Remove distractions like TVs and video game consoles from homework areas. Repurpose and relabel plastic tubs to organize all school supplies. Use empty containers such as pringles cans and redecorate them with your child to store supplies like pencils, pens, scissors. Help your kids develop a filing system for organizing their documents for each class. Get a couple of dollar store picture frames and use them to display your child’s artwork of the week or the good grade on an assignment they are so proud of and change out as needed. Another wonderful way to organize supplies is to get an over the door shoe rack and use it to store items such as glue, stapler, crayons, colored pencils, ruler etc. Set a timer for regular breaks from homework to stretch or get a drink or water. Setting the routine for good study habits is important to start young as it will carry over into their high school and college years.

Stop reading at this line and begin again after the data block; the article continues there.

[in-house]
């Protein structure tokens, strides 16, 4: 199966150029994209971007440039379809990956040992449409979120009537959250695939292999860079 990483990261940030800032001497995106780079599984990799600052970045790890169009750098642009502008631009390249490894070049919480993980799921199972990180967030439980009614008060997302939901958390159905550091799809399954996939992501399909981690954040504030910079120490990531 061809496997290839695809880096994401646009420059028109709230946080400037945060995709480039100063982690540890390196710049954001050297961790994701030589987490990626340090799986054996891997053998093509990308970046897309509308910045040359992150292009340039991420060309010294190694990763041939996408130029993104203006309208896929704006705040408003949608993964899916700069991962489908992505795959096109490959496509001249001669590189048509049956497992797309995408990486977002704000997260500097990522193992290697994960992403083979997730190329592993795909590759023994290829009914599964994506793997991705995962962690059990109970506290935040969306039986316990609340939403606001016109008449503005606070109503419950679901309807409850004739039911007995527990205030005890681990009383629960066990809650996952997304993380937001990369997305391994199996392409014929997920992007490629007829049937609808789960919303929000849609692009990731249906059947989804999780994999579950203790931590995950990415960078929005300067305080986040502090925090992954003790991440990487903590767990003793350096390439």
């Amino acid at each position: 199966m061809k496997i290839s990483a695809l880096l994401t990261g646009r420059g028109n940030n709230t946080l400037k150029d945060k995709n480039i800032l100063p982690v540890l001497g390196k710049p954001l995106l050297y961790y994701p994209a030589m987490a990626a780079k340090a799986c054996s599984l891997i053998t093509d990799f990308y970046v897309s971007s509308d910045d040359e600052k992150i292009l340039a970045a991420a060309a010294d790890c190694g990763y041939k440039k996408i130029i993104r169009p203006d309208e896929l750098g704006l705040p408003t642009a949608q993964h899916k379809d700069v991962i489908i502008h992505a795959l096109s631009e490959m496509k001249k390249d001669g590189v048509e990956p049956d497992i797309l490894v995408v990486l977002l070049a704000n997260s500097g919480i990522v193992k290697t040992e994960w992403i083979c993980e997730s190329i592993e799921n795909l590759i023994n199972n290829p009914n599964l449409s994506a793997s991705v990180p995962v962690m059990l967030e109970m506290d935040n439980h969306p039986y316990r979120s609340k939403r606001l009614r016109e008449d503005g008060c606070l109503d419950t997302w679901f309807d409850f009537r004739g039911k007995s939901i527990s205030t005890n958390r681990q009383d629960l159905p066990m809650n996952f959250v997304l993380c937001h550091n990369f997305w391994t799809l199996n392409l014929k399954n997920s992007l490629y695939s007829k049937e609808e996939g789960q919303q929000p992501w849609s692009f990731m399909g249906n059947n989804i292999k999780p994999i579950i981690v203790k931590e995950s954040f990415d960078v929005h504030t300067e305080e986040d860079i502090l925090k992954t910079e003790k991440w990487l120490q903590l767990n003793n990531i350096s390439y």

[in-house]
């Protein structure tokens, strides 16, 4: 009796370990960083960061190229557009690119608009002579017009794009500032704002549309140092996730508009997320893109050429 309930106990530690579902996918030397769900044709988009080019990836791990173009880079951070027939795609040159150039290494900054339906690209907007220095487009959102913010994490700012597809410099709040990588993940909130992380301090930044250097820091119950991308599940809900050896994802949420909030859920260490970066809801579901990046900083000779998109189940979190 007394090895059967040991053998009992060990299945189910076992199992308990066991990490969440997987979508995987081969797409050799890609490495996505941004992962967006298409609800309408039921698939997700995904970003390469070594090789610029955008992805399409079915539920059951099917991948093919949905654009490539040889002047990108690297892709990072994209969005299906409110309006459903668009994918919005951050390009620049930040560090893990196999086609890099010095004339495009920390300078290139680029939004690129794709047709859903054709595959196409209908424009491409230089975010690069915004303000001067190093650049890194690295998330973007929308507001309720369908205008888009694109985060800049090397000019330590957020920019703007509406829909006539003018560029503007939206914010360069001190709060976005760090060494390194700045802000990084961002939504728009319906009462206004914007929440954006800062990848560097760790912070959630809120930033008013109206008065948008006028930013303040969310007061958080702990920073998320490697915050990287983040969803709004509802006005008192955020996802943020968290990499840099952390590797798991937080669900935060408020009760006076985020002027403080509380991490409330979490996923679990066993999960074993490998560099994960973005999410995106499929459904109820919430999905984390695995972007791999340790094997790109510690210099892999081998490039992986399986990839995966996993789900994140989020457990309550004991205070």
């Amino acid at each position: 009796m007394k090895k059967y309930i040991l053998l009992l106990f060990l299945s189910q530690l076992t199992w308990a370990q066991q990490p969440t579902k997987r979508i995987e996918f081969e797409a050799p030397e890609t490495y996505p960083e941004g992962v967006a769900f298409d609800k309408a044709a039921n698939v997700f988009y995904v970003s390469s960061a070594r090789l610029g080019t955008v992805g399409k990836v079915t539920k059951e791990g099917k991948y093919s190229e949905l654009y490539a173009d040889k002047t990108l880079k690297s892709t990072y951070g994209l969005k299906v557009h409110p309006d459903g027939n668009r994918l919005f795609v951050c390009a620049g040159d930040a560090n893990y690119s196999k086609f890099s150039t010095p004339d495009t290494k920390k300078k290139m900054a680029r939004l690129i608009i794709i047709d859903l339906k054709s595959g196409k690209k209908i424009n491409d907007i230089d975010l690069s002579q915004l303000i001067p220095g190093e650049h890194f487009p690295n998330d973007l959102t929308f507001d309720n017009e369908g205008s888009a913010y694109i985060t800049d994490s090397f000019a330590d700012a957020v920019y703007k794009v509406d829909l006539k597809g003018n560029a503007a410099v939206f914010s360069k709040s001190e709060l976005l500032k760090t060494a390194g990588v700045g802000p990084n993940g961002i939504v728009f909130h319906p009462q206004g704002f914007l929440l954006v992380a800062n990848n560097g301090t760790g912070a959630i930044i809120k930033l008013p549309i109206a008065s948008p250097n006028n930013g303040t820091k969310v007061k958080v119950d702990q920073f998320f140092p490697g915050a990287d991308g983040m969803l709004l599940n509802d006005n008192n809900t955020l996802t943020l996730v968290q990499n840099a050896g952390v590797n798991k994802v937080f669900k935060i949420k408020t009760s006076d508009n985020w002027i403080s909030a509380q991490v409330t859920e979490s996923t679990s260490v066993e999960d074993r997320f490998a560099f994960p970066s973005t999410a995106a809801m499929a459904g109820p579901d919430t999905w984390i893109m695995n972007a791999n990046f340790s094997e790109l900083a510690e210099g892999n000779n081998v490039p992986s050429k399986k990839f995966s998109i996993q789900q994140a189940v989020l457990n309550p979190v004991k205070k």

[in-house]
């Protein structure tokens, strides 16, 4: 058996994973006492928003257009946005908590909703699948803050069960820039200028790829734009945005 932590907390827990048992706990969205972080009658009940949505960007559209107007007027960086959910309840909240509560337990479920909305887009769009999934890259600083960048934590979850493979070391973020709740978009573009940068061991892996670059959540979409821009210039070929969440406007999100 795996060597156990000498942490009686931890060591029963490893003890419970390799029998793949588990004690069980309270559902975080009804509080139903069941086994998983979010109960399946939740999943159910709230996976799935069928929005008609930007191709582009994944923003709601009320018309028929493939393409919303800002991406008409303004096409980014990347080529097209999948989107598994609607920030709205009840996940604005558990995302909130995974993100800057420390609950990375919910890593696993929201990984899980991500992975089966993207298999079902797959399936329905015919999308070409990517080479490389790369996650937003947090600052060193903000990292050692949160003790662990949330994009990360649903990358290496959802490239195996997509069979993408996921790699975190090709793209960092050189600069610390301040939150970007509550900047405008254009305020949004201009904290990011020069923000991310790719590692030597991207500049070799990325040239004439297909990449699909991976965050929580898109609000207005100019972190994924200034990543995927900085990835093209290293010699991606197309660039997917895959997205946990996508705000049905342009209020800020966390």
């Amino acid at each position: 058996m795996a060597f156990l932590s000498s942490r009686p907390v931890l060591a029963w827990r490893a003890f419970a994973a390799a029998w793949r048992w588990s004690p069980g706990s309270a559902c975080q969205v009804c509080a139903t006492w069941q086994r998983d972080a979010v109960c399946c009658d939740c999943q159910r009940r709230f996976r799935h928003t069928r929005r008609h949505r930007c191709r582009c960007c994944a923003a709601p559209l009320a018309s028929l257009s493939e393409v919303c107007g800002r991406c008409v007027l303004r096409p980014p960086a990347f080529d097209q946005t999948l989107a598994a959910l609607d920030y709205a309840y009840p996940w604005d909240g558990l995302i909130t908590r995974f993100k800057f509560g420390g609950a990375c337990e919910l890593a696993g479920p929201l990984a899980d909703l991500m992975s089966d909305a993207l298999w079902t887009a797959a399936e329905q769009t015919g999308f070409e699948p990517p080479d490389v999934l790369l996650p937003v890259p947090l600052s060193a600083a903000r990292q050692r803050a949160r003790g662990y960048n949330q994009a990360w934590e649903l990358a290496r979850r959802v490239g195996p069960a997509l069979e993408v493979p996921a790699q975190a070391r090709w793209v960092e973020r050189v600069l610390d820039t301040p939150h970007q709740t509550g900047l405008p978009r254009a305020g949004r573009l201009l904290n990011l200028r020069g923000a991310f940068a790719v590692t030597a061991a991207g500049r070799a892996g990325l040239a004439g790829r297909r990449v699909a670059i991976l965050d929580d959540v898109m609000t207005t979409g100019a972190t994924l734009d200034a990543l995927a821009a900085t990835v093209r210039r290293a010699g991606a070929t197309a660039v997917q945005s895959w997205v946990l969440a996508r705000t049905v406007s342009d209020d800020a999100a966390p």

"Develop a passion for learning. If you do, you will never cease to grow." - Anthony J. D'Angelo

4. Afterschool Activities

Do you have a plan in place for after school care? Will they be playing sports? Having tutor session? Daycare or a babysitter? Block out some fun time for your kids, whether it’s through sports or playdates but don’t overload their day, kids need quiet time too. Create a list of fun after-school activities and games to keep your kids entertained and avoid boredom. 

For my kids, I have a “Mommy I’m bored” jar. This is easy to create some are fun, some items are chores. Here’s what you do:  

  • Find an empty jar or even a bowl can work 
  • Decorate the outside if you desire, mine says “Mom, Mom, Mom… I’m Bored” 
  • I used large craft sticks and wrote tasks on each one, you can just use strips of paper.  
  • Kids pull on stick but have to agree to whatever it says before they choose. 

Here are 21 boredom busting ideas to include for your jar: 

  1. Playing a board game 
  2. Washing/putting away the dishes 
  3. Painting/coloring a picture 
  4. Riding a bike or skateboard 
  5. Building a blanket fort 
  6. Write a letter or make a card for someone 
  7. Put on a puppet show 
  8. Help prepare dinner 
  9. 30 minutes of cartoon time (important to limit screen time)